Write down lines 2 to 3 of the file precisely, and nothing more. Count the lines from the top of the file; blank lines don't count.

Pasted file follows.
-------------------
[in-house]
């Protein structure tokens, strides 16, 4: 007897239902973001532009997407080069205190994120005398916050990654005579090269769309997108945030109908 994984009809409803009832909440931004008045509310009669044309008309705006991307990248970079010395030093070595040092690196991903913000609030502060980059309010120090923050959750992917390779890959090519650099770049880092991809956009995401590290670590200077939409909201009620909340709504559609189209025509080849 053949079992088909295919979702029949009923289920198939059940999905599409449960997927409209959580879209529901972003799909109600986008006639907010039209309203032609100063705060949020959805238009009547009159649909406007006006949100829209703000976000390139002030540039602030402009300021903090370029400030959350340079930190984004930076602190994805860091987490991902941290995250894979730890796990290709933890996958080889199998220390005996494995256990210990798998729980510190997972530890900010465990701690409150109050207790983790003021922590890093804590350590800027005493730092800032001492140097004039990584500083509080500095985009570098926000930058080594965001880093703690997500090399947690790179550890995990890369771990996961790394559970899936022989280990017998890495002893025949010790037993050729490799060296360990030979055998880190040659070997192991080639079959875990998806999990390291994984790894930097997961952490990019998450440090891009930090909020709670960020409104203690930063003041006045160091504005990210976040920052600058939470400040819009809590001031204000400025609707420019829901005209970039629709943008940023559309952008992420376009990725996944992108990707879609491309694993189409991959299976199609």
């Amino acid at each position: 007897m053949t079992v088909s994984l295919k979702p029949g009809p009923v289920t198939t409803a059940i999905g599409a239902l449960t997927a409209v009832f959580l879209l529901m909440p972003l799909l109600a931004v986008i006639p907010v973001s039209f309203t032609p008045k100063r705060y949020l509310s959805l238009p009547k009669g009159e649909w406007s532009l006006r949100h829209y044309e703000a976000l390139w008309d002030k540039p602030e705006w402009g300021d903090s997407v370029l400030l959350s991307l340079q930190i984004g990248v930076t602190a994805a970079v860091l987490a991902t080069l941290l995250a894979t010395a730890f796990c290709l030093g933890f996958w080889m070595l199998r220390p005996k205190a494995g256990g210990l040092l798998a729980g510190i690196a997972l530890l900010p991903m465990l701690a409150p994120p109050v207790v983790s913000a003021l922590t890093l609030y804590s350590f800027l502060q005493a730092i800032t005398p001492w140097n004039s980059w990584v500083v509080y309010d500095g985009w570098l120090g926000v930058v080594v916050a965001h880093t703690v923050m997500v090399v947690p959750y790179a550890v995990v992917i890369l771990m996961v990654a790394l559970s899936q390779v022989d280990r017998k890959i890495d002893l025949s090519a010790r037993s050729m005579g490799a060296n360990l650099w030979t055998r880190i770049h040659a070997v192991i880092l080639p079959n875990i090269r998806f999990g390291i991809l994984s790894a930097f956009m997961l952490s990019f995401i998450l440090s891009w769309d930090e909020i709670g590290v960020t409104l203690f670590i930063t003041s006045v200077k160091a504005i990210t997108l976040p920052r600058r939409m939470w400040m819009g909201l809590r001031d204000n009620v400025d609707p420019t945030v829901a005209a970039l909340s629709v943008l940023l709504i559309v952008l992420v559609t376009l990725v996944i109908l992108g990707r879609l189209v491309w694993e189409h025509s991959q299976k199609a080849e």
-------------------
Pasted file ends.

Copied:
């Protein structure tokens, strides 16, 4: 007897239902973001532009997407080069205190994120005398916050990654005579090269769309997108945030109908 994984009809409803009832909440931004008045509310009669044309008309705006991307990248970079010395030093070595040092690196991903913000609030502060980059309010120090923050959750992917390779890959090519650099770049880092991809956009995401590290670590200077939409909201009620909340709504559609189209025509080849 053949079992088909295919979702029949009923289920198939059940999905599409449960997927409209959580879209529901972003799909109600986008006639907010039209309203032609100063705060949020959805238009009547009159649909406007006006949100829209703000976000390139002030540039602030402009300021903090370029400030959350340079930190984004930076602190994805860091987490991902941290995250894979730890796990290709933890996958080889199998220390005996494995256990210990798998729980510190997972530890900010465990701690409150109050207790983790003021922590890093804590350590800027005493730092800032001492140097004039990584500083509080500095985009570098926000930058080594965001880093703690997500090399947690790179550890995990890369771990996961790394559970899936022989280990017998890495002893025949010790037993050729490799060296360990030979055998880190040659070997192991080639079959875990998806999990390291994984790894930097997961952490990019998450440090891009930090909020709670960020409104203690930063003041006045160091504005990210976040920052600058939470400040819009809590001031204000400025609707420019829901005209970039629709943008940023559309952008992420376009990725996944992108990707879609491309694993189409991959299976199609």
């Amino acid at each position: 007897m053949t079992v088909s994984l295919k979702p029949g009809p009923v289920t198939t409803a059940i999905g599409a239902l449960t997927a409209v009832f959580l879209l529901m909440p972003l799909l109600a931004v986008i006639p907010v973001s039209f309203t032609p008045k100063r705060y949020l509310s959805l238009p009547k009669g009159e649909w406007s532009l006006r949100h829209y044309e703000a976000l390139w008309d002030k540039p602030e705006w402009g300021d903090s997407v370029l400030l959350s991307l340079q930190i984004g990248v930076t602190a994805a970079v860091l987490a991902t080069l941290l995250a894979t010395a730890f796990c290709l030093g933890f996958w080889m070595l199998r220390p005996k205190a494995g256990g210990l040092l798998a729980g510190i690196a997972l530890l900010p991903m465990l701690a409150p994120p109050v207790v983790s913000a003021l922590t890093l609030y804590s350590f800027l502060q005493a730092i800032t005398p001492w140097n004039s980059w990584v500083v509080y309010d500095g985009w570098l120090g926000v930058v080594v916050a965001h880093t703690v923050m997500v090399v947690p959750y790179a550890v995990v992917i890369l771990m996961v990654a790394l559970s899936q390779v022989d280990r017998k890959i890495d002893l025949s090519a010790r037993s050729m005579g490799a060296n360990l650099w030979t055998r880190i770049h040659a070997v192991i880092l080639p079959n875990i090269r998806f999990g390291i991809l994984s790894a930097f956009m997961l952490s990019f995401i998450l440090s891009w769309d930090e909020i709670g590290v960020t409104l203690f670590i930063t003041s006045v200077k160091a504005i990210t997108l976040p920052r600058r939409m939470w400040m819009g909201l809590r001031d204000n009620v400025d609707p420019t945030v829901a005209a970039l909340s629709v943008l940023l709504i559309v952008l992420v559609t376009l990725v996944i109908l992108g990707r879609l189209v491309w694993e189409h025509s991959q299976k199609a080849e």